4. Language in use :
(a) Construction : the language elements are very simple (sticks, strings). The only explicit rule (if it is that) is that the elements should be connected end-to-end by flexible links.(Fuller stresses this point, since rigid joints imply a third structural element -- a connector) All other rules are implicit in the ways it is possible to manipulate the elements and the kinds of structures it is possible to produce.
(b) Distinctions : Construction is however only a guide to the consequences of making certain distinctions. (For an insightful discussion of the relationship between the observer and the distinction, see ref. 41. Unfortunately this uses a powerful notation which is only comprehensible to the initiated) Users make distinctions according to their experience and creative insight. For example, a group of users might ask themselves how many functions or activities were basic to the organization they wished to create. The problem for them is :
Similar distinctions could be made with respect to personal or inter-personal lifestyle organization.
(c) Interpretation : As users make distinctions they can allow a particular structural element (e.e. a stick) to represent a function that has been distinguished. If six functions are distinguished in this way, they can then explore what interrelationships are necessary in order for the result to constitute a viable whole. The structures they produce will provoke instructive questions which may encourage them to explore alternatives.
Such questions might be concerned with the meaning they are able to associate with the : basic structural elements (what is a function?); their orientation within the structure; structural features (delineated areas, great circles); integrity of the structure (symmetry elements); dynamic stability; etc. An example of answers to such questions is given elsewhere (2).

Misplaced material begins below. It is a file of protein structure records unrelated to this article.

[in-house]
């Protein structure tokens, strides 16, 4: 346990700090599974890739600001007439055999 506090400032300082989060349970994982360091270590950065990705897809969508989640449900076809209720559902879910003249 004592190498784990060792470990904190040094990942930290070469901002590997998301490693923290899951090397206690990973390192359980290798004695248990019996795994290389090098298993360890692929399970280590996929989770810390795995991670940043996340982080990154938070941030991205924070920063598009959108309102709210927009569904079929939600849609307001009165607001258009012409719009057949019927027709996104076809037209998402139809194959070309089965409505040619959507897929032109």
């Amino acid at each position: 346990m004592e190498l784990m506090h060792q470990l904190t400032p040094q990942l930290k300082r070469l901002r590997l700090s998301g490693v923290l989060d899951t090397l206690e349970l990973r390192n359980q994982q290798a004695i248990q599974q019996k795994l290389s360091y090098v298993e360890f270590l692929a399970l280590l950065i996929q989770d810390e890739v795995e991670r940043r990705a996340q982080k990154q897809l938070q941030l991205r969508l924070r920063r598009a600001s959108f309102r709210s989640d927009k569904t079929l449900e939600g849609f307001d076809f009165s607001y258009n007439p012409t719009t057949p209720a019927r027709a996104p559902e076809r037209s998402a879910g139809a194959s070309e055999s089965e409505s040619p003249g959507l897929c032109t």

In the way users come to a collective in-depth understanding of the structure and dynamics of the whole they ar able to bring into being in the light of their own insight and experience. This is very important for it is the inter-subjective reality they are able to share in this way which governs the viability of the organization (until their experience encourages them to redesign it). It is this shared understanding of the whole which legitimates, for them, the pattern of functions and interrelationships which they need to activate and maintain.
(d) Correctness and expertise : The question now is whether a user group is 'correct' in the functions it chooses to distinguish. It is the position of this paper that it is more important that a user group acts in terms of what it believes to be correct. It is the shared belief structure itself which will guarantee, to a considerable degree, the viability of the whole as opposed to the vulnerability of an expertly designed organization whole functional pattern its animators neither appreciate norcomprehend.
A user group may of course accept guidance from experts or books as it engages in the discovery/design/innovation process. But again it is more important that the group feels the 'rightness' of such input than that it be correct according to some externally conceived 'objective' criterion.